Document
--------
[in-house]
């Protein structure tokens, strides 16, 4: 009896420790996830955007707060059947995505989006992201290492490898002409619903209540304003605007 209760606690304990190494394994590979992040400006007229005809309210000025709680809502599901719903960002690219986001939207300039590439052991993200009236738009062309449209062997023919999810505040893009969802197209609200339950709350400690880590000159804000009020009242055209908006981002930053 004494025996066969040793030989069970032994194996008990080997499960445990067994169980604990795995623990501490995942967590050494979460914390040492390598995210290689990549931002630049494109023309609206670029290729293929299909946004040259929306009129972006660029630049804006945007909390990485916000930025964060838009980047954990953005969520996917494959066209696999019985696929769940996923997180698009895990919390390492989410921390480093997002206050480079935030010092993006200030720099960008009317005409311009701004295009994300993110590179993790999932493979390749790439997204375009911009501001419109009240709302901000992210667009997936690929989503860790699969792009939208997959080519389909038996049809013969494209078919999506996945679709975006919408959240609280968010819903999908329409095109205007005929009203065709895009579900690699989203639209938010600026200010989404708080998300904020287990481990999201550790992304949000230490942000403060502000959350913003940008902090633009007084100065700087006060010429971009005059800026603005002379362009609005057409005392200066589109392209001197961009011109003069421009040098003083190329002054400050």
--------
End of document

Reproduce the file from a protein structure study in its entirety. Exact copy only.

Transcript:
[in-house]
């Protein structure tokens, strides 16, 4: 009896420790996830955007707060059947995505989006992201290492490898002409619903209540304003605007 209760606690304990190494394994590979992040400006007229005809309210000025709680809502599901719903960002690219986001939207300039590439052991993200009236738009062309449209062997023919999810505040893009969802197209609200339950709350400690880590000159804000009020009242055209908006981002930053 004494025996066969040793030989069970032994194996008990080997499960445990067994169980604990795995623990501490995942967590050494979460914390040492390598995210290689990549931002630049494109023309609206670029290729293929299909946004040259929306009129972006660029630049804006945007909390990485916000930025964060838009980047954990953005969520996917494959066209696999019985696929769940996923997180698009895990919390390492989410921390480093997002206050480079935030010092993006200030720099960008009317005409311009701004295009994300993110590179993790999932493979390749790439997204375009911009501001419109009240709302901000992210667009997936690929989503860790699969792009939208997959080519389909038996049809013969494209078919999506996945679709975006919408959240609280968010819903999908329409095109205007005929009203065709895009579900690699989203639209938010600026200010989404708080998300904020287990481990999201550790992304949000230490942000403060502000959350913003940008902090633009007084100065700087006060010429971009005059800026603005002379362009609005057409005392200066589109392209001197961009011109003069421009040098003083190329002054400050």